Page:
Meenakshi Chandiramani New Delhi

Crime prevention

R.K. Raghavan is perhaps the only writer in India who looks at criminal justice issues in a scholarly way ("Crime prevention research", December 17). His articles get the message across to as many people as possible. Each article carries important messages, which if implemented by policy makers, would result in a vast improvement in the quality of life for the common man. He talks knowledgeably of not only the Indian criminal justice system but world systems as well.

Sheetal Ranjan Ph.D Research Scholar, John Jay College of Criminal Justice, New York Received on e-mail

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R.K. Raghavan must write about the fast criminalisation of the police force throughout India.

A.K. Khan Bilaspur

A letter from the Editor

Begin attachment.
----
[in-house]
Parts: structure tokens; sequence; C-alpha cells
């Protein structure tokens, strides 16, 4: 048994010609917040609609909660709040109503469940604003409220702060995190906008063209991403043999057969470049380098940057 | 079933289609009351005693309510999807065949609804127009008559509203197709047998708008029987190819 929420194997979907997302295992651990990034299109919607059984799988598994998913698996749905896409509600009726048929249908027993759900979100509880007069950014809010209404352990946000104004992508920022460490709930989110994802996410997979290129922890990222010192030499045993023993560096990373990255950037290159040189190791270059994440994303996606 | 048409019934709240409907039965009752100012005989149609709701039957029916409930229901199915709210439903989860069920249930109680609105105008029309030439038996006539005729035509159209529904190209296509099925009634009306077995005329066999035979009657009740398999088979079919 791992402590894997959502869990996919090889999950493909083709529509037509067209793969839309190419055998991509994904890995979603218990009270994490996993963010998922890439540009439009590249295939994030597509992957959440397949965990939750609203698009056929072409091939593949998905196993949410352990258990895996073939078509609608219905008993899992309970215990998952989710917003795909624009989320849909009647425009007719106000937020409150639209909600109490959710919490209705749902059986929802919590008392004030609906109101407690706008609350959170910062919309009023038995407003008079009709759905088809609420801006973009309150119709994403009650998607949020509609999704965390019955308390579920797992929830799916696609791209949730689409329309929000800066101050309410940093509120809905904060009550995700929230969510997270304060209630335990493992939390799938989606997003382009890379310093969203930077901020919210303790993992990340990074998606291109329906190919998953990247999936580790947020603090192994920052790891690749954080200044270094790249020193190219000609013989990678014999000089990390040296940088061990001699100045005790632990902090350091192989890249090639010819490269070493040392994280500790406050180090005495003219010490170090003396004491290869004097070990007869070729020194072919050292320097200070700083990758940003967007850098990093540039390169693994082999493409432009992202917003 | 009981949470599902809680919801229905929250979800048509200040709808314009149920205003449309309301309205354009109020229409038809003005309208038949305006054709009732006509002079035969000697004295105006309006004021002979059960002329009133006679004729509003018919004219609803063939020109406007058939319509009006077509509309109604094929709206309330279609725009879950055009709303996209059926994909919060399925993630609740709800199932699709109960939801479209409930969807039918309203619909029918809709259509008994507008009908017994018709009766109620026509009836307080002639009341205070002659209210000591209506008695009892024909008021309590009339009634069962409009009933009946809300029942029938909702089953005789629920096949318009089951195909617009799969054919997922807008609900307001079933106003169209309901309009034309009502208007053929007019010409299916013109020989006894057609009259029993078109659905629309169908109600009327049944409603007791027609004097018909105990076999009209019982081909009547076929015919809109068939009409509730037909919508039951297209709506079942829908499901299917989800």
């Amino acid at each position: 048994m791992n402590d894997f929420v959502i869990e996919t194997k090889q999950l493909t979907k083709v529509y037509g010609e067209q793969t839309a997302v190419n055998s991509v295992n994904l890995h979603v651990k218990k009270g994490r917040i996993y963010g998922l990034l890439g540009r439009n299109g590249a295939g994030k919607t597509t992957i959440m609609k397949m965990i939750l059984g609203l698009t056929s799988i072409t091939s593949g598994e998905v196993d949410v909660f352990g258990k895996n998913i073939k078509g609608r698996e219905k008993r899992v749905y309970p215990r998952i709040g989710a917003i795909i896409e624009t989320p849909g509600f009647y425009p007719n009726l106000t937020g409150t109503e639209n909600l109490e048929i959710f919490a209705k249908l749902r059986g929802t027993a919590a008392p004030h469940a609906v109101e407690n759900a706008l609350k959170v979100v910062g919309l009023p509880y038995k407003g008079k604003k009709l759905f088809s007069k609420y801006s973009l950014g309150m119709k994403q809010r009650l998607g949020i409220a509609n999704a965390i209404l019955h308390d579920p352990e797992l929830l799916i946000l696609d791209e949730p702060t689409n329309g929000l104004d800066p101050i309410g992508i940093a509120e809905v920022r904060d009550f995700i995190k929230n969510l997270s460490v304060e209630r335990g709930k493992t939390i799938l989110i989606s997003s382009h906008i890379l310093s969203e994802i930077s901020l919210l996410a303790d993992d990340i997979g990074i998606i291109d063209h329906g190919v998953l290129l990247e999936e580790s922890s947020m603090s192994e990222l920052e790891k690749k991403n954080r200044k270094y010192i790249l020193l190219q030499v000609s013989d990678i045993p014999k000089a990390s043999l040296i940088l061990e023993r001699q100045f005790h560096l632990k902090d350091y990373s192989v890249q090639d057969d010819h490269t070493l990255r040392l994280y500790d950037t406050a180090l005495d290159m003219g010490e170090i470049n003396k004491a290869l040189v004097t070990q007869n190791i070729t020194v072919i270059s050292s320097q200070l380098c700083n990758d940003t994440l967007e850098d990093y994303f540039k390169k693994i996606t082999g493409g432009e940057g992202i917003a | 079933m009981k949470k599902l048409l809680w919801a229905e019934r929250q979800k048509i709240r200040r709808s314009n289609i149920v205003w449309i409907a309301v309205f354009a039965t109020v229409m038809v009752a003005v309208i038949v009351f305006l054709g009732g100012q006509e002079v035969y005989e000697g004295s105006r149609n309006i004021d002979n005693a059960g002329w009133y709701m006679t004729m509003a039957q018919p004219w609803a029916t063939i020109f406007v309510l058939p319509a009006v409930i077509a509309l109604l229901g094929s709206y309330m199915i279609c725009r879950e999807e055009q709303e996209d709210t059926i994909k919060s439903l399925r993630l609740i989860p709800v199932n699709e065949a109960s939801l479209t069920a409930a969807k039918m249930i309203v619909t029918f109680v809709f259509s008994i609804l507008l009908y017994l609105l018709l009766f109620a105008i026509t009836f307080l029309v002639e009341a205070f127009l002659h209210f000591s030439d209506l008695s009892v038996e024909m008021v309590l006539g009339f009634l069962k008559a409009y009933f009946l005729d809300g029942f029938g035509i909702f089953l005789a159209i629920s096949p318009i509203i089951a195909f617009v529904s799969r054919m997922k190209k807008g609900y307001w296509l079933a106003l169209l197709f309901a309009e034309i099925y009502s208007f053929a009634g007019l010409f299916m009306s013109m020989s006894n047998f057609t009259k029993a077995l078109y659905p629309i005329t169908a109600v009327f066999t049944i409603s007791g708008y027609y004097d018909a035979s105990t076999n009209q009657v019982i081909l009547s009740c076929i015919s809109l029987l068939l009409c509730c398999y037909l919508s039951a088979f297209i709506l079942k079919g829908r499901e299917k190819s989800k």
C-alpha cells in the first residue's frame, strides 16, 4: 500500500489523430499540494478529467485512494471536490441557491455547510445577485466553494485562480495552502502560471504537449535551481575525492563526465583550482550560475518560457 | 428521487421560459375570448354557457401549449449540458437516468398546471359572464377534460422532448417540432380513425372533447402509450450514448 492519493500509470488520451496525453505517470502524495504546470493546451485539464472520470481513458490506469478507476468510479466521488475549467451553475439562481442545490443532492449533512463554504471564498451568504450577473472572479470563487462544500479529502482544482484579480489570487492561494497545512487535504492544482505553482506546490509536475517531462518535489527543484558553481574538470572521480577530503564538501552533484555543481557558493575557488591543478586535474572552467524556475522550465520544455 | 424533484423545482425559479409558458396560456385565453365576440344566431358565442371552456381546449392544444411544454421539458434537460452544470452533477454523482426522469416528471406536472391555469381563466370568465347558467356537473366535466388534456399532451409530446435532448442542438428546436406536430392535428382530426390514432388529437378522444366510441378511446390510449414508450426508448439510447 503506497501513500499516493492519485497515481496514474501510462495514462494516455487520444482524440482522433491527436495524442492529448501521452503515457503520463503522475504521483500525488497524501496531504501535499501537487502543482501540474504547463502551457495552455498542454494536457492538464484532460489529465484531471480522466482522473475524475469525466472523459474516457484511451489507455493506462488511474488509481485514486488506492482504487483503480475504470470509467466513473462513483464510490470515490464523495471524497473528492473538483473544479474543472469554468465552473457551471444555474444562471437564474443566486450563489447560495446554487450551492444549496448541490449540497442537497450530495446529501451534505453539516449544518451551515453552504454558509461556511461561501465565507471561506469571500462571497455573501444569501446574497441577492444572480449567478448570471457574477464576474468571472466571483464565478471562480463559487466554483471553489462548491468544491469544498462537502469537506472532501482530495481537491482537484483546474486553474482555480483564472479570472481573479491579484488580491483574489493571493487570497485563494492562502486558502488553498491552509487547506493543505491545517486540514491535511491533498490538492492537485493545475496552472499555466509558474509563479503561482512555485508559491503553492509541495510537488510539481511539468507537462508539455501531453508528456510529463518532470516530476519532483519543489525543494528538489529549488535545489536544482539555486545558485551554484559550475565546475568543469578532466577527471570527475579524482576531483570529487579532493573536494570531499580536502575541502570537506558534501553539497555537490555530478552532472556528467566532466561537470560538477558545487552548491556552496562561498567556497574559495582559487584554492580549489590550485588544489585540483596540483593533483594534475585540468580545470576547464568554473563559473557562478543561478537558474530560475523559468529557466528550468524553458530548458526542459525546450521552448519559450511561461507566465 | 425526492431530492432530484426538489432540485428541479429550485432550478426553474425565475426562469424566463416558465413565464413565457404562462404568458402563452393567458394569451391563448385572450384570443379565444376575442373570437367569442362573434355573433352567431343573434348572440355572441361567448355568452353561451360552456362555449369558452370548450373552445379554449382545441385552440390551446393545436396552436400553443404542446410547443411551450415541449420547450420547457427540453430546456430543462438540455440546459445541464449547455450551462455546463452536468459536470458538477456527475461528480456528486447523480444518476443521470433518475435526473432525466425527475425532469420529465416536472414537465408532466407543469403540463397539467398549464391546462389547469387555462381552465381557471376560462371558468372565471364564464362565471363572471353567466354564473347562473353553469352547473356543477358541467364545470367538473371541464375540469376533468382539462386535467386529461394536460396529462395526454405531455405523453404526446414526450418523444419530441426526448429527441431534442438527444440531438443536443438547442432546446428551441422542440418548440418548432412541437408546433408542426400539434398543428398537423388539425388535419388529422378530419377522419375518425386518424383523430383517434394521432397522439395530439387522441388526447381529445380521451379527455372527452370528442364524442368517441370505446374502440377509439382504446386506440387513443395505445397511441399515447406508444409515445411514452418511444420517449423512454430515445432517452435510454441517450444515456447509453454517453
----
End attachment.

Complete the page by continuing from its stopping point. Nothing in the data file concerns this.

Dear reader,

The COVID-19-induced lockdown and the absolute necessity for human beings to maintain a physical distance from one another in order to contain the pandemic has changed our lives in unimaginable ways. The print medium all over the world is no exception.

As the distribution of printed copies is unlikely to resume any time soon, Frontline will come to you only through the digital platform until the return of normality. The resources needed to keep up the good work that Frontline has been doing for the past 35 years and more are immense. It is a long journey indeed. Readers who have been part of this journey are our source of strength.

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Sincerely,

R. Vijaya Sankar

Editor, Frontline